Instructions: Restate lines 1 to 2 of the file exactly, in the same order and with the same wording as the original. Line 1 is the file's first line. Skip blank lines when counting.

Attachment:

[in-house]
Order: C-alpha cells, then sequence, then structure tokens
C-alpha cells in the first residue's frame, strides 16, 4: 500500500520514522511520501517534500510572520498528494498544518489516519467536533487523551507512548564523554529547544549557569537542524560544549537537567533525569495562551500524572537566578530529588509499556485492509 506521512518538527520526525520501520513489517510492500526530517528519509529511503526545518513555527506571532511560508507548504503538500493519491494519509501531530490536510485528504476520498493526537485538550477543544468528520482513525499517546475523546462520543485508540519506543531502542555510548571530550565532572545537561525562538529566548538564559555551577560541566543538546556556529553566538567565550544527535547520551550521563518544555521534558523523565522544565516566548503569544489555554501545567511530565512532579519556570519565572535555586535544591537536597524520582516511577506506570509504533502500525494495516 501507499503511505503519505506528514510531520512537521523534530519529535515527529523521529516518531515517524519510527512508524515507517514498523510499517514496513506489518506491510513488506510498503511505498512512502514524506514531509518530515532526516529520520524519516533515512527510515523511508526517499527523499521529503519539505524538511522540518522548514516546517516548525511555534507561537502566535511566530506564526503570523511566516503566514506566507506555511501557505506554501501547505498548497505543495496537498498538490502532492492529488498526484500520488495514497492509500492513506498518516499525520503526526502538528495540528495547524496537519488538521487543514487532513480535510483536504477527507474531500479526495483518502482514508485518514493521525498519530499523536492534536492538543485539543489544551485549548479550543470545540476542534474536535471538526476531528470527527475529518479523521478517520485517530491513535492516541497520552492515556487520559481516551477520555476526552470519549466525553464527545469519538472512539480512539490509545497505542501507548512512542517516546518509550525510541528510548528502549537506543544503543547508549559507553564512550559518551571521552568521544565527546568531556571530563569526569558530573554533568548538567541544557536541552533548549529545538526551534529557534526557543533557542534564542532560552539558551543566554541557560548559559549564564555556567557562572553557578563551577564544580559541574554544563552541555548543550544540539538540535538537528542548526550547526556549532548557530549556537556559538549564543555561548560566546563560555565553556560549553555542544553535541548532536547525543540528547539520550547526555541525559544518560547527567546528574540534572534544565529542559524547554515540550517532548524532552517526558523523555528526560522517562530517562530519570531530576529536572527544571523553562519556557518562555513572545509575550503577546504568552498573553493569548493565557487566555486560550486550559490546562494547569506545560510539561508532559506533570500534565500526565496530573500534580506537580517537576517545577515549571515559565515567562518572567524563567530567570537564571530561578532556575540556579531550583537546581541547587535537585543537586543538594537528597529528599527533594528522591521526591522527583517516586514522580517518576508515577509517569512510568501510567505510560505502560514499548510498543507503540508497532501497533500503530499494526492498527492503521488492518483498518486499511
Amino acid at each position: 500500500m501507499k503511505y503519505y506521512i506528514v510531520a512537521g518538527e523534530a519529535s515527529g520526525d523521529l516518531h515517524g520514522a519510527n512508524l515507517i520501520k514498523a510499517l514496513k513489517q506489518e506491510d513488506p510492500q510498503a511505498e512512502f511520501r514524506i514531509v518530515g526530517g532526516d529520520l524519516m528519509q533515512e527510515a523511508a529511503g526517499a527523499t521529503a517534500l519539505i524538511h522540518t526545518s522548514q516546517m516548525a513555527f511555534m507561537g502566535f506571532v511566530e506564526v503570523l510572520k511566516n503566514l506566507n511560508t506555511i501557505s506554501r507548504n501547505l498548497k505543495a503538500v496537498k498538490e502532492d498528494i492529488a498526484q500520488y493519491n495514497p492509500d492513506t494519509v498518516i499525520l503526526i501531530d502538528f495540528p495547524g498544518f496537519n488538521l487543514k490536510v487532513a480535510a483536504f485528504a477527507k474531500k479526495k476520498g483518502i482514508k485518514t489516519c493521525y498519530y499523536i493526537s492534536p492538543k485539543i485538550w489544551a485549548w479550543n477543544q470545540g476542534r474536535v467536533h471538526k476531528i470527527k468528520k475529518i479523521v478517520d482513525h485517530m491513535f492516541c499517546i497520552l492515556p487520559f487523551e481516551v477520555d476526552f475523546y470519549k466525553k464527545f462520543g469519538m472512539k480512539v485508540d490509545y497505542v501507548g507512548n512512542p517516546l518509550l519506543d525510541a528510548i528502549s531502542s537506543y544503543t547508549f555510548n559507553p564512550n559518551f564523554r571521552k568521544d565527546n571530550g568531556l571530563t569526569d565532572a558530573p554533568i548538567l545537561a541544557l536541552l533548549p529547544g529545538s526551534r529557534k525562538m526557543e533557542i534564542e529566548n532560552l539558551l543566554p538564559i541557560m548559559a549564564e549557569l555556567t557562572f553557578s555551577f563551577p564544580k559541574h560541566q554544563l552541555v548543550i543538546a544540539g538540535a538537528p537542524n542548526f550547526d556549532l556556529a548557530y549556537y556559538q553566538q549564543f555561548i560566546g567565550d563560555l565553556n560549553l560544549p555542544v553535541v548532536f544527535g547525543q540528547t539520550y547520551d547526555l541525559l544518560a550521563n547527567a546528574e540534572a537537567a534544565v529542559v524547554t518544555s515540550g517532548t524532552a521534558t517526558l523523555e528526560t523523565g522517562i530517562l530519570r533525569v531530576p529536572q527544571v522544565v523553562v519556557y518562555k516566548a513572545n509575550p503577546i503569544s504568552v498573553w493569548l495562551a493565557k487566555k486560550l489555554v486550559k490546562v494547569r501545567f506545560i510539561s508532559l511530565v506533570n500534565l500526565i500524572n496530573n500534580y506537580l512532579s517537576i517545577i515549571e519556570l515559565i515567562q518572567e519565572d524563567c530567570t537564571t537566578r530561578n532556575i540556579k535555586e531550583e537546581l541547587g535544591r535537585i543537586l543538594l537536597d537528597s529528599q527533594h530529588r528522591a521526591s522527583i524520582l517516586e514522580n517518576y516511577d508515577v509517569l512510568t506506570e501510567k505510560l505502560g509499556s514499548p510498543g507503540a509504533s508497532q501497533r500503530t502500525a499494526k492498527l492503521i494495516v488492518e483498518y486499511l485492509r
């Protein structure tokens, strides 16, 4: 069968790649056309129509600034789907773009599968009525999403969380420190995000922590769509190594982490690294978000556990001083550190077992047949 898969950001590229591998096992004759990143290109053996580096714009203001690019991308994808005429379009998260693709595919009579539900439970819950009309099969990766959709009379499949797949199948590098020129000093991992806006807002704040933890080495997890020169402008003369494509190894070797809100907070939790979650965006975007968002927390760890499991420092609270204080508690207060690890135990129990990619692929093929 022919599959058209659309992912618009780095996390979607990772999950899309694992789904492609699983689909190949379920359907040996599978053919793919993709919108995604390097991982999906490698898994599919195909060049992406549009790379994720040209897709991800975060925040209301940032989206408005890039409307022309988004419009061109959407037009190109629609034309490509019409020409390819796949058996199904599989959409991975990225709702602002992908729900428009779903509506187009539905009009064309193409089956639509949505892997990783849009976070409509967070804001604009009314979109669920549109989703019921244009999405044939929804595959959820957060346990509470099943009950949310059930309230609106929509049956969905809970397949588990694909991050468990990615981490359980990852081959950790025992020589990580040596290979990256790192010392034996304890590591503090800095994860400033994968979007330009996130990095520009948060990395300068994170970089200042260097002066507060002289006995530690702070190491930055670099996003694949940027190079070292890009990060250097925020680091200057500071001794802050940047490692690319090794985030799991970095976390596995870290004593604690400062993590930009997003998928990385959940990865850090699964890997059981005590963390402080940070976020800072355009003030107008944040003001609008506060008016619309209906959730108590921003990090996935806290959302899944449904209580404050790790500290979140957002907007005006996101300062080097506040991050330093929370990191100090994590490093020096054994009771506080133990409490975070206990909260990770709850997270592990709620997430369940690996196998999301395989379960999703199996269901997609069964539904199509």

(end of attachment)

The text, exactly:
[in-house]
Order: C-alpha cells, then sequence, then structure tokens